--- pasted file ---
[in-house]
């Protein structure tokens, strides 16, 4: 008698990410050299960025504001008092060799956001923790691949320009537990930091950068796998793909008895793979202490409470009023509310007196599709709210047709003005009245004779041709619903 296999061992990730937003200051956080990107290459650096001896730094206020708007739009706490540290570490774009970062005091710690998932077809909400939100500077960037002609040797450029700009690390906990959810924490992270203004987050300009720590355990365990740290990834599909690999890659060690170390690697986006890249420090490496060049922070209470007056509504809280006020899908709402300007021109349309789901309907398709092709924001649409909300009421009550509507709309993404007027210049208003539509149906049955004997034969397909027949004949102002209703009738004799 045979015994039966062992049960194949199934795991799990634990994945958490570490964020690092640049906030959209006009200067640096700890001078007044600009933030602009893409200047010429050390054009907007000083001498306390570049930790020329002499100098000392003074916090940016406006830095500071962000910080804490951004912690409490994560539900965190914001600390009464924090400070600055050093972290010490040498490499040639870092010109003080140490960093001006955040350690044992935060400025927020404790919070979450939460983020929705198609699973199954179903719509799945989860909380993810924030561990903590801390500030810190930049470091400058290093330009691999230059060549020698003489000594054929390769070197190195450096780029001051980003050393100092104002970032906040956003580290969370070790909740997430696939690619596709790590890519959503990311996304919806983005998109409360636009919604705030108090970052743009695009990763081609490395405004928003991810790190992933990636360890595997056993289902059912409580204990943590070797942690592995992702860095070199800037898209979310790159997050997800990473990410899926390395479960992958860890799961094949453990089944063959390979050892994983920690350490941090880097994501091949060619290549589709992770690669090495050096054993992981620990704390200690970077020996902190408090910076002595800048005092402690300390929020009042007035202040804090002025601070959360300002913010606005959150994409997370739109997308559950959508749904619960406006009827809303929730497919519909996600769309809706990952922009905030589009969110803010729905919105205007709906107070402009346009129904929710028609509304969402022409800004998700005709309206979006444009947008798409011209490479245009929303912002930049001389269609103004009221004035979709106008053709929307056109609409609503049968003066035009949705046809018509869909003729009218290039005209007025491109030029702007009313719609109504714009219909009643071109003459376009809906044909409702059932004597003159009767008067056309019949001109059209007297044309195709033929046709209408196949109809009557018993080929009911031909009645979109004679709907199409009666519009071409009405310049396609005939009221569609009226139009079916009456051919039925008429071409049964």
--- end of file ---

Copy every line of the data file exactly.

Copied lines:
[in-house]
């Protein structure tokens, strides 16, 4: 008698990410050299960025504001008092060799956001923790691949320009537990930091950068796998793909008895793979202490409470009023509310007196599709709210047709003005009245004779041709619903 296999061992990730937003200051956080990107290459650096001896730094206020708007739009706490540290570490774009970062005091710690998932077809909400939100500077960037002609040797450029700009690390906990959810924490992270203004987050300009720590355990365990740290990834599909690999890659060690170390690697986006890249420090490496060049922070209470007056509504809280006020899908709402300007021109349309789901309907398709092709924001649409909300009421009550509507709309993404007027210049208003539509149906049955004997034969397909027949004949102002209703009738004799 045979015994039966062992049960194949199934795991799990634990994945958490570490964020690092640049906030959209006009200067640096700890001078007044600009933030602009893409200047010429050390054009907007000083001498306390570049930790020329002499100098000392003074916090940016406006830095500071962000910080804490951004912690409490994560539900965190914001600390009464924090400070600055050093972290010490040498490499040639870092010109003080140490960093001006955040350690044992935060400025927020404790919070979450939460983020929705198609699973199954179903719509799945989860909380993810924030561990903590801390500030810190930049470091400058290093330009691999230059060549020698003489000594054929390769070197190195450096780029001051980003050393100092104002970032906040956003580290969370070790909740997430696939690619596709790590890519959503990311996304919806983005998109409360636009919604705030108090970052743009695009990763081609490395405004928003991810790190992933990636360890595997056993289902059912409580204990943590070797942690592995992702860095070199800037898209979310790159997050997800990473990410899926390395479960992958860890799961094949453990089944063959390979050892994983920690350490941090880097994501091949060619290549589709992770690669090495050096054993992981620990704390200690970077020996902190408090910076002595800048005092402690300390929020009042007035202040804090002025601070959360300002913010606005959150994409997370739109997308559950959508749904619960406006009827809303929730497919519909996600769309809706990952922009905030589009969110803010729905919105205007709906107070402009346009129904929710028609509304969402022409800004998700005709309206979006444009947008798409011209490479245009929303912002930049001389269609103004009221004035979709106008053709929307056109609409609503049968003066035009949705046809018509869909003729009218290039005209007025491109030029702007009313719609109504714009219909009643071109003459376009809906044909409702059932004597003159009767008067056309019949001109059209007297044309195709033929046709209408196949109809009557018993080929009911031909009645979109004679709907199409009666519009071409009405310049396609005939009221569609009226139009079916009456051919039925008429071409049964």